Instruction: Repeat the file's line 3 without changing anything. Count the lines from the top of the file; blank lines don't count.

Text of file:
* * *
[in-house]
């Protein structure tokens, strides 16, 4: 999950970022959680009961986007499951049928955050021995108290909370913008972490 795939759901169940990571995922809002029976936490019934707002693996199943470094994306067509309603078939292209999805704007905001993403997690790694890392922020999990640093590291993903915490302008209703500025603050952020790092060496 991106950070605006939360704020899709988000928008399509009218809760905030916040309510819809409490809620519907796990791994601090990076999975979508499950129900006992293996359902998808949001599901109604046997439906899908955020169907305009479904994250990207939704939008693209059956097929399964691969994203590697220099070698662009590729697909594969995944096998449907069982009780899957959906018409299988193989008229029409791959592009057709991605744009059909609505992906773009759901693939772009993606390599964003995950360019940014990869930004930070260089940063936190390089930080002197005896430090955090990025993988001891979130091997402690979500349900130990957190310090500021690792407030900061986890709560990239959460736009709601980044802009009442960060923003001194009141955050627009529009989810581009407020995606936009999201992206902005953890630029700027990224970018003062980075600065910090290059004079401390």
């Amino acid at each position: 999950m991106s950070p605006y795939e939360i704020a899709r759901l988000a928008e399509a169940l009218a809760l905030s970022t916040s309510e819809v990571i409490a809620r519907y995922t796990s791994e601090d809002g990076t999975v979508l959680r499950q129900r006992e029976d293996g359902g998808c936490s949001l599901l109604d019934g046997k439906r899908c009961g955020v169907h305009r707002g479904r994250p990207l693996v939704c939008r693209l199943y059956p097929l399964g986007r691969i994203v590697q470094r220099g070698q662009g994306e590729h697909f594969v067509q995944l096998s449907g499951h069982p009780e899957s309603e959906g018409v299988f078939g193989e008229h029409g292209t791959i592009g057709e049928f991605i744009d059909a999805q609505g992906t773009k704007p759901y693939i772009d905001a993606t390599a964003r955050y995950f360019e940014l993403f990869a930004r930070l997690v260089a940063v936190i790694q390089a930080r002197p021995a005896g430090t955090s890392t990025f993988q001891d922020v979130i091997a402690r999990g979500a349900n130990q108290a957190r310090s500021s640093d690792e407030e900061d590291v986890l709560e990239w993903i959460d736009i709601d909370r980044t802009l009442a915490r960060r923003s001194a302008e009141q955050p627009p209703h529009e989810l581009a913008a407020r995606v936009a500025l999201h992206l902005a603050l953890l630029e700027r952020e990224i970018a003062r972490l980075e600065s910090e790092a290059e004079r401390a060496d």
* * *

């Amino acid at each position: 999950m991106s950070p605006y795939e939360i704020a899709r759901l988000a928008e399509a169940l009218a809760l905030s970022t916040s309510e819809v990571i409490a809620r519907y995922t796990s791994e601090d809002g990076t999975v979508l959680r499950q129900r006992e029976d293996g359902g998808c936490s949001l599901l109604d019934g046997k439906r899908c009961g955020v169907h305009r707002g479904r994250p990207l693996v939704c939008r693209l199943y059956p097929l399964g986007r691969i994203v590697q470094r220099g070698q662009g994306e590729h697909f594969v067509q995944l096998s449907g499951h069982p009780e899957s309603e959906g018409v299988f078939g193989e008229h029409g292209t791959i592009g057709e049928f991605i744009d059909a999805q609505g992906t773009k704007p759901y693939i772009d905001a993606t390599a964003r955050y995950f360019e940014l993403f990869a930004r930070l997690v260089a940063v936190i790694q390089a930080r002197p021995a005896g430090t955090s890392t990025f993988q001891d922020v979130i091997a402690r999990g979500a349900n130990q108290a957190r310090s500021s640093d690792e407030e900061d590291v986890l709560e990239w993903i959460d736009i709601d909370r980044t802009l009442a915490r960060r923003s001194a302008e009141q955050p627009p209703h529009e989810l581009a913008a407020r995606v936009a500025l999201h992206l902005a603050l953890l630029e700027r952020e990224i970018a003062r972490l980075e600065s910090e790092a290059e004079r401390a060496d």